And that's where things get complicated. The Saints were always kind to me. I chose my patron saint (St. Maria Goretti) because she thwapped me, and seemed really intent on teaching me about compassion and forgiveness - even against those who had done horrible things to me. For that, I still am grateful to her. St. Francis also listened to my pleas, and was always there for my cats. And then there is the Virgin of Guadalupe.

She served as my tether to Catholicism, and then the guideline that allowed me to let go. And I still work with her, because she honestly seems intent on helping me when I try to help others. I put her out of my mind and don't think of her, but whenever someone else is in distress, she resurfaces and demands to lend a hand. She doesn't want me to be a Catholic. She's happy that I found my place. But I feel like she'll really leave me, as long as I have things she can help with.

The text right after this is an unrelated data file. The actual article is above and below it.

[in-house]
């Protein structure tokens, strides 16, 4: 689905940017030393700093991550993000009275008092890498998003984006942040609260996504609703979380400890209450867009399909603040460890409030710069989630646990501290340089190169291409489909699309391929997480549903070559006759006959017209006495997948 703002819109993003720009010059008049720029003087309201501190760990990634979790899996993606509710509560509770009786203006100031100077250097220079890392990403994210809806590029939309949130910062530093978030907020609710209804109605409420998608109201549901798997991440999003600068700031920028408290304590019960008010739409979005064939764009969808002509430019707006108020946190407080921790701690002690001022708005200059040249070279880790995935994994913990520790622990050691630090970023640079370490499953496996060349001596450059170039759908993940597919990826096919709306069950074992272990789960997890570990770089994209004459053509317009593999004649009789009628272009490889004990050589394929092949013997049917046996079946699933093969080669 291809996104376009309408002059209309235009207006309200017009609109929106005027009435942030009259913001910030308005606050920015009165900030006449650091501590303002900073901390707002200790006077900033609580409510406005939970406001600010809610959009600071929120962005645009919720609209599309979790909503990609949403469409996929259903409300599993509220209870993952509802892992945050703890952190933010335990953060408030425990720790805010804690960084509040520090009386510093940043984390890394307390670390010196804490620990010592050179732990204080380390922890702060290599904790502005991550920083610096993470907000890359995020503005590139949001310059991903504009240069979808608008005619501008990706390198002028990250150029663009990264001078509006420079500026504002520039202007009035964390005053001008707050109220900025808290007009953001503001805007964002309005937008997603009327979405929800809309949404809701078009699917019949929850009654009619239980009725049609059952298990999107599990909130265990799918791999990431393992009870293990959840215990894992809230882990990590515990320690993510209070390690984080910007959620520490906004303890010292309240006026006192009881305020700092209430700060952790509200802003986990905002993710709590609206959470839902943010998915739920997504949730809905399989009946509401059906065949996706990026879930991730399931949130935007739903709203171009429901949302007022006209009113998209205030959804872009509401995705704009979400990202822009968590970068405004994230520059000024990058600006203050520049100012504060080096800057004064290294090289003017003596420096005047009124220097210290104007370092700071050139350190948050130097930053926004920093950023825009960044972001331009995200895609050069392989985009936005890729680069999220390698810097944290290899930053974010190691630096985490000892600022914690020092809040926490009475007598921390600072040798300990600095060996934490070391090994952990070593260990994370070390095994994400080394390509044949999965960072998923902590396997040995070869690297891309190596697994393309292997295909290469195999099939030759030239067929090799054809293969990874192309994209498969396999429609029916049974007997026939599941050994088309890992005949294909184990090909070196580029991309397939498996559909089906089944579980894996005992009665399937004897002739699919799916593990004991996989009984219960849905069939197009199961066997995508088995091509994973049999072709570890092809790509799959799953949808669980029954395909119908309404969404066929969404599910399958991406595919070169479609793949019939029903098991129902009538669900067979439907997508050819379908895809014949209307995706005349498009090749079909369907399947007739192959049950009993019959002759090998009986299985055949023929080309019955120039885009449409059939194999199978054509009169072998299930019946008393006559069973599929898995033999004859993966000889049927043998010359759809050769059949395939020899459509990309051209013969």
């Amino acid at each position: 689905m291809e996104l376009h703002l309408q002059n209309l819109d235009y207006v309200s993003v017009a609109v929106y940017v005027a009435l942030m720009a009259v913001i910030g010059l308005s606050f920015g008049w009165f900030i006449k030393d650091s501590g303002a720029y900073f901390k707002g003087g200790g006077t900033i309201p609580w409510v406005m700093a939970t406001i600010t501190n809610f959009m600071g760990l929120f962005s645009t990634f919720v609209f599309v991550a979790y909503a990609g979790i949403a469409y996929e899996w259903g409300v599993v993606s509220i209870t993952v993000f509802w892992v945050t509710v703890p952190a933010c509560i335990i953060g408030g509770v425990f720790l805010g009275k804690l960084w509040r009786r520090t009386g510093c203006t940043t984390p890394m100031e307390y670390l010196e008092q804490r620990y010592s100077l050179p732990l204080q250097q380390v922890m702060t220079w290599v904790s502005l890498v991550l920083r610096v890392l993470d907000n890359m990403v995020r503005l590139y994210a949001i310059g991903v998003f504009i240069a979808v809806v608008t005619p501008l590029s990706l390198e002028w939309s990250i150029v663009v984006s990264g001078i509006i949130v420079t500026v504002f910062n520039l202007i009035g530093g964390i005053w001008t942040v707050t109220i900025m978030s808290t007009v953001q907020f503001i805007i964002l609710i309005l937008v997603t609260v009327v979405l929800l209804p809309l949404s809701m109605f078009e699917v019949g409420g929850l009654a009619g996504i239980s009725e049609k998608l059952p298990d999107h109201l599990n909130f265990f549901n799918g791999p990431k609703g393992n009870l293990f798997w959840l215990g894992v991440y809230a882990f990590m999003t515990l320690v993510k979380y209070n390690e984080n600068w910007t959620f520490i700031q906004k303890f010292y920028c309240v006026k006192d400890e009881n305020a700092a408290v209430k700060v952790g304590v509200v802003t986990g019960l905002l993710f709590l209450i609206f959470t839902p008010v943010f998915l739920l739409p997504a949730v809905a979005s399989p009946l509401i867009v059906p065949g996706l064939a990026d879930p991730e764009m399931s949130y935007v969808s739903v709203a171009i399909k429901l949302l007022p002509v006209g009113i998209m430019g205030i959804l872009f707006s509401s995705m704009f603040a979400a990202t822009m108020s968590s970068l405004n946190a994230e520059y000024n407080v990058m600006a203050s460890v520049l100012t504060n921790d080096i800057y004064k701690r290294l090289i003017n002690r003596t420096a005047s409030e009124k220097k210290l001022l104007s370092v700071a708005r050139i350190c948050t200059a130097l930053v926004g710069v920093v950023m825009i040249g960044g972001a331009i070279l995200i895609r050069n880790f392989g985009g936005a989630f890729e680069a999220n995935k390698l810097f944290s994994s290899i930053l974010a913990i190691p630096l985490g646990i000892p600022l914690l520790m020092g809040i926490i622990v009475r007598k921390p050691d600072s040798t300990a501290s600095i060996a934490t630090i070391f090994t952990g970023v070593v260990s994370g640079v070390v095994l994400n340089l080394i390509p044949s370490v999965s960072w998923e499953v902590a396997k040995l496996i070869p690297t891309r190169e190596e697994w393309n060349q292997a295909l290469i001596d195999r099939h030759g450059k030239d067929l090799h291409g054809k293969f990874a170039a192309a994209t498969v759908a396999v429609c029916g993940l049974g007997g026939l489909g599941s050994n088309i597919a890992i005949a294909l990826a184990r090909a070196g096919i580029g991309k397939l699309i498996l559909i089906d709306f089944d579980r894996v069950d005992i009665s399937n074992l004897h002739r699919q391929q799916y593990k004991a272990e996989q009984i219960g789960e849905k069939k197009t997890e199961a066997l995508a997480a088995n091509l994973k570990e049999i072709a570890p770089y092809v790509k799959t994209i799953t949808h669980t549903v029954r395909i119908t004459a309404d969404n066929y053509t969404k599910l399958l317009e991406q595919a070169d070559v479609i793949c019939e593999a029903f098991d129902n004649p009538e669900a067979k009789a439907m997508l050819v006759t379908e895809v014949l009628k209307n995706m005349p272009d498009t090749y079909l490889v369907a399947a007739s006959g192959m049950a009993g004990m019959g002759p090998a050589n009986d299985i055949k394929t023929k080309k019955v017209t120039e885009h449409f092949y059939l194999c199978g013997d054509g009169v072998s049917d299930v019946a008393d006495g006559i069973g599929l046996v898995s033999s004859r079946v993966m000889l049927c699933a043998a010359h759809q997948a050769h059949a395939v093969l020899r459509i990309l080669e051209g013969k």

So...I guess my question is about what you keep from your old paths, and why. Are there bits that you had no choice but to keep? Bits that you tried to cast off, but that wormed their way back in? Or just...are there gods/saints/angels/etc. who don't really care that you've moved on?

 
My background is a particular form of strict Pentecostalism.  Now I am nominally Anglo-Catholic but really eclectic and still working out my relationship to that practice and community -- ultimately it boils down to how I prioritize my needs as there is no difficulty on my part in being included in that community as I am.  I'm not the only eclectic Anglican I know, and the others are pretty open about it actually.  So my practices are pretty eclectic -- some traditional, some eclectic, and oftentimes somewhere in between.